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Bucket sort algorithm lets you sort an array of $n$ elements in expected $O(n)$ time, supposing the elements are equally distributed in the $\lbrack 0,1 )$ interval.

Is there a way to modify the bucket sort in order to sort in expected $O(n)$ time an array of $n$ elements distributed in $\lbrack 0,1)$ according to the Gaussian distribution?

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The algorithm works by choosing the number of buckets and the boundaries of the buckets such that in expectation the number of elements that land in a bucket is constant. The analysis is particularly simple for a uniform distribution, because uniformly sized buckets work.

For more complicated distributions you have to choose your bucket size more cleverly, but there is nothing stopping you from looking hard at the probability density function and creating more buckets in regions where you'd expect many elements to occur.

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  • $\begingroup$ Specifically, use the inverse error function to find "optimal" bucket boundaries. Also remember that the key that you use for bucketing doesn't have to be the sort key, as long as the relationship is monotonic. $\endgroup$ – Pseudonym Sep 6 '17 at 8:06
  • $\begingroup$ First of all, thank you for your answer and comment. Bucket sort works well also because you can find in $O(1)$ the bucket in which your element a[i] will be stored: a[i] goes into bucket[ (1/n) * a[i] ]. Is the same possible with the inverse error function or any other function that defines our boundaries? $\endgroup$ – incud Sep 6 '17 at 8:15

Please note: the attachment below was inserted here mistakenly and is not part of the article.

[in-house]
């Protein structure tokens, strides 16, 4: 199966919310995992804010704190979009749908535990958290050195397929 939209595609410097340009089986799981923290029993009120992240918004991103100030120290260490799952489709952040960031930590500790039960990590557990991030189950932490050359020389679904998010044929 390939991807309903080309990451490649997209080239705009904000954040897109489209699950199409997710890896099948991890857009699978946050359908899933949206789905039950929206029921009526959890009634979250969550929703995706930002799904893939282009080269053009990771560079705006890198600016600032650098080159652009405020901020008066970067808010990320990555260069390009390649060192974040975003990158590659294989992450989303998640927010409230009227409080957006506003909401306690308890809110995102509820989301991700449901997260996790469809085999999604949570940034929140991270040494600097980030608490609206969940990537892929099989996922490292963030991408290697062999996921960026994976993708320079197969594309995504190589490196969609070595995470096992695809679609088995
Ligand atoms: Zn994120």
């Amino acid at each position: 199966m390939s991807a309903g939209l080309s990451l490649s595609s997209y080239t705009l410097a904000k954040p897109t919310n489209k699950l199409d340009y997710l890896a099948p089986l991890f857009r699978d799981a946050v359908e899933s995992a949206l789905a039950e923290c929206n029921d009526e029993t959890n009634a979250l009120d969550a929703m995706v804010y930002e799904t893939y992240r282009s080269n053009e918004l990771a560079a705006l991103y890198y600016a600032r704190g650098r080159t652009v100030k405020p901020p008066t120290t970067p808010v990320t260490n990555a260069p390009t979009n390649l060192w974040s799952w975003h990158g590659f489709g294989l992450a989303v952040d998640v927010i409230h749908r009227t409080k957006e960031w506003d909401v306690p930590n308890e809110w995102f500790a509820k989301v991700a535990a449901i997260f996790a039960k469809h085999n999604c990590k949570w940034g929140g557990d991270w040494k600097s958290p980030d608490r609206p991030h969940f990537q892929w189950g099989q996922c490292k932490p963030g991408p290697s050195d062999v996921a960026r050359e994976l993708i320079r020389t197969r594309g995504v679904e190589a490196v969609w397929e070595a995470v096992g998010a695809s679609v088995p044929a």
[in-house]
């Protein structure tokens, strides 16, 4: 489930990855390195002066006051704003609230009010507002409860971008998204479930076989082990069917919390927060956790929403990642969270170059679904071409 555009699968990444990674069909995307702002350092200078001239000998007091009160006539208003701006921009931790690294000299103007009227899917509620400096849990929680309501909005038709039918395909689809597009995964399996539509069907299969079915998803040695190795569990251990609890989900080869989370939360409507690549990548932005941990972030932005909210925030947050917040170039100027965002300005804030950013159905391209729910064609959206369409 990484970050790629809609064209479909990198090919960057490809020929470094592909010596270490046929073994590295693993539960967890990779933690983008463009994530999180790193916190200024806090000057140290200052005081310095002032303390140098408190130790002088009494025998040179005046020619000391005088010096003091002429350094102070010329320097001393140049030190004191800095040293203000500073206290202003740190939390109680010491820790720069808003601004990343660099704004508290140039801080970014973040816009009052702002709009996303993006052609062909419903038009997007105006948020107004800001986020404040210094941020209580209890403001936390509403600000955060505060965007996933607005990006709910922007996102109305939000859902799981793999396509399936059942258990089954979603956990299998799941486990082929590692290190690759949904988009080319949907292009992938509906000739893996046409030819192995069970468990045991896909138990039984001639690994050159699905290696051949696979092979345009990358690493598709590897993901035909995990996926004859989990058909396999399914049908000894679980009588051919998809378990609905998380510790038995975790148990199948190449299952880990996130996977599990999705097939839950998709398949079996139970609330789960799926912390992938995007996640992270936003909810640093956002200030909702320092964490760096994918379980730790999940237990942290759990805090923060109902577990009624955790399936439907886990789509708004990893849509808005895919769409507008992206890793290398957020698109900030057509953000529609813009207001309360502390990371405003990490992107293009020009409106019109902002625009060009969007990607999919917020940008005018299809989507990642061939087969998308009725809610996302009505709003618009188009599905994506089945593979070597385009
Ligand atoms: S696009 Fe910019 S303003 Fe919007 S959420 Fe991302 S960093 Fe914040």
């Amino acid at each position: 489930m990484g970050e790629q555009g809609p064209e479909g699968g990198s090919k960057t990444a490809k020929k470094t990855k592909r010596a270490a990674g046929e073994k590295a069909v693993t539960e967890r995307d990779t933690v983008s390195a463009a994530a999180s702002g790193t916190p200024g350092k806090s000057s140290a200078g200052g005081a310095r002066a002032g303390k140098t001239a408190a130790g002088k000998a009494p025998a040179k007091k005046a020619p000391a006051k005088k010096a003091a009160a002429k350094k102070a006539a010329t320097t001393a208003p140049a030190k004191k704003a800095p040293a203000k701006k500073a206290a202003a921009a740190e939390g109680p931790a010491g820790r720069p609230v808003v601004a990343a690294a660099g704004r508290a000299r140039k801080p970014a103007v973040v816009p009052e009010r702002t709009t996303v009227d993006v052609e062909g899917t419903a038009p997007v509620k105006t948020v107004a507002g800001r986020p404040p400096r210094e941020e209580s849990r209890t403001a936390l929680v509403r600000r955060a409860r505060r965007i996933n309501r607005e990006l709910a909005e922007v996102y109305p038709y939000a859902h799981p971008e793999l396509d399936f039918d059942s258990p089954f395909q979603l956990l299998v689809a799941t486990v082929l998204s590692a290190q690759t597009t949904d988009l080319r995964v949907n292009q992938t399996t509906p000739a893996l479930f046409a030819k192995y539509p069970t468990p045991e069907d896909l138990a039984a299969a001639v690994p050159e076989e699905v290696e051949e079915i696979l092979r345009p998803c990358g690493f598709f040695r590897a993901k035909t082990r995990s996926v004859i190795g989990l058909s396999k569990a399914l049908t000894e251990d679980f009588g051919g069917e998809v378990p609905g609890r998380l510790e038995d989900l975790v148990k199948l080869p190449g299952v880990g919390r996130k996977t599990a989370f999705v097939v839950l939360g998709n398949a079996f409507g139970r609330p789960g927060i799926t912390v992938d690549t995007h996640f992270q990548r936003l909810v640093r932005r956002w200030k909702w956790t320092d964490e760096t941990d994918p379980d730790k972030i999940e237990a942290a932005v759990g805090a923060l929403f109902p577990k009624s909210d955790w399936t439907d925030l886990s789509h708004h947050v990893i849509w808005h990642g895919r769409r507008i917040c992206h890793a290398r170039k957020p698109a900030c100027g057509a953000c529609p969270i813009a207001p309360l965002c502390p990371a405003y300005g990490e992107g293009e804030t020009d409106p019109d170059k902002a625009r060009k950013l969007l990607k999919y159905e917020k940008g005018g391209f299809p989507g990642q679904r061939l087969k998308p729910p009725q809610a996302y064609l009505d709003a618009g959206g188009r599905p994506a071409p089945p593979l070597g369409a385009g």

• $\begingroup$ @ignus It's not trivial but you can compute how much probability mass is left of the point to calculate the bucket number, e.g. if 1/3 of the probability mass is left of your point you want the 1/3*n-th bucket. It depends on the probability distribution how long calculating this takes. $\endgroup$ – adrianN Sep 6 '17 at 8:34
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Mathematically this does exactly the same thing as @adrianN's answer, but it might be useful: you can transform random observations from the Gaussian distribution (or any other known distribution) to values uniformly distributed between 0 and 1, with a function which preserves order and which is invertible.

In the case of the Gaussian this is the function known as the error function, Z-score, etc. In general, it's the cumulative distribution function of a distribution.

So you can, for each element $x_i$, take the number $f(x_i)$. Sort these values. Then sort the $x_i$ by putting them in the same order (or apply $f^{-1}$ to get back the sorted original values).

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